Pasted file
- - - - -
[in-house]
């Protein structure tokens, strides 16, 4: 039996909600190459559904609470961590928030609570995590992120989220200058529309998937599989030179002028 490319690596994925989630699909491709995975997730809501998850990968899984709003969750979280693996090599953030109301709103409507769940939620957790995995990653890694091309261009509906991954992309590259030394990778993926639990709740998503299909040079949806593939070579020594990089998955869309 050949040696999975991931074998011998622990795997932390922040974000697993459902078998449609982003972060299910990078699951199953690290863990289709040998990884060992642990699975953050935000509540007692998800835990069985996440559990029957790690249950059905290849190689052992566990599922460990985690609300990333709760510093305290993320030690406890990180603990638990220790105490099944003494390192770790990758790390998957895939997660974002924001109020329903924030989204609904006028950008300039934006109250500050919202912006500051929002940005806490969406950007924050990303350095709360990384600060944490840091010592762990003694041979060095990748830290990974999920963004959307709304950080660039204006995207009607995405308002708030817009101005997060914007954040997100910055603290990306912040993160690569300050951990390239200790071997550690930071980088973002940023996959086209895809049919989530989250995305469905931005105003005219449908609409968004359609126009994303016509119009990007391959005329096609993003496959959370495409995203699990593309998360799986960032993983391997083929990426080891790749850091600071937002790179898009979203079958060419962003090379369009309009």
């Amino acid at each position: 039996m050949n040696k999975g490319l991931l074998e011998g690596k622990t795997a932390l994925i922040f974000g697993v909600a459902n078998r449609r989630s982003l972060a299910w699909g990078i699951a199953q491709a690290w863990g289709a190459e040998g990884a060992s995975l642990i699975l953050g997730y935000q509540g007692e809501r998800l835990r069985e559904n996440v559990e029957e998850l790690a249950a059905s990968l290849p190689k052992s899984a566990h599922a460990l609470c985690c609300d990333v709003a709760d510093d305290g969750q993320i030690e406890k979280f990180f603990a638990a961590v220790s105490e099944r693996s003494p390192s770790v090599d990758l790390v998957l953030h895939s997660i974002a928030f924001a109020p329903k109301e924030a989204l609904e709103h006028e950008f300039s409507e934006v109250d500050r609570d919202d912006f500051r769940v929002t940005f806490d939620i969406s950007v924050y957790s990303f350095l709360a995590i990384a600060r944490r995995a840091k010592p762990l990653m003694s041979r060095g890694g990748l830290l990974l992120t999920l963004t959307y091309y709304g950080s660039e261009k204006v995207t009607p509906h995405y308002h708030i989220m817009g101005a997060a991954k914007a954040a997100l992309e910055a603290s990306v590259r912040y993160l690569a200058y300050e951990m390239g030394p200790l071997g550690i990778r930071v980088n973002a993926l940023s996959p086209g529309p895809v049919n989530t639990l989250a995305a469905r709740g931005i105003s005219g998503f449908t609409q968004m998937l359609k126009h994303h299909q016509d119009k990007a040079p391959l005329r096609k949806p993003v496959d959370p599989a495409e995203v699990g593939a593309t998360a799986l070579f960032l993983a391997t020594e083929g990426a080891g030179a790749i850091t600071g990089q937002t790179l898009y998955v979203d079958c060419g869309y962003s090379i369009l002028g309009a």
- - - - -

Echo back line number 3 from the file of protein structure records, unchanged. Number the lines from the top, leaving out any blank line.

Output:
């Amino acid at each position: 039996m050949n040696k999975g490319l991931l074998e011998g690596k622990t795997a932390l994925i922040f974000g697993v909600a459902n078998r449609r989630s982003l972060a299910w699909g990078i699951a199953q491709a690290w863990g289709a190459e040998g990884a060992s995975l642990i699975l953050g997730y935000q509540g007692e809501r998800l835990r069985e559904n996440v559990e029957e998850l790690a249950a059905s990968l290849p190689k052992s899984a566990h599922a460990l609470c985690c609300d990333v709003a709760d510093d305290g969750q993320i030690e406890k979280f990180f603990a638990a961590v220790s105490e099944r693996s003494p390192s770790v090599d990758l790390v998957l953030h895939s997660i974002a928030f924001a109020p329903k109301e924030a989204l609904e709103h006028e950008f300039s409507e934006v109250d500050r609570d919202d912006f500051r769940v929002t940005f806490d939620i969406s950007v924050y957790s990303f350095l709360a995590i990384a600060r944490r995995a840091k010592p762990l990653m003694s041979r060095g890694g990748l830290l990974l992120t999920l963004t959307y091309y709304g950080s660039e261009k204006v995207t009607p509906h995405y308002h708030i989220m817009g101005a997060a991954k914007a954040a997100l992309e910055a603290s990306v590259r912040y993160l690569a200058y300050e951990m390239g030394p200790l071997g550690i990778r930071v980088n973002a993926l940023s996959p086209g529309p895809v049919n989530t639990l989250a995305a469905r709740g931005i105003s005219g998503f449908t609409q968004m998937l359609k126009h994303h299909q016509d119009k990007a040079p391959l005329r096609k949806p993003v496959d959370p599989a495409e995203v699990g593939a593309t998360a799986l070579f960032l993983a391997t020594e083929g990426a080891g030179a790749i850091t600071g990089q937002t790179l898009y998955v979203d079958c060419g869309y962003s090379i369009l002028g309009a």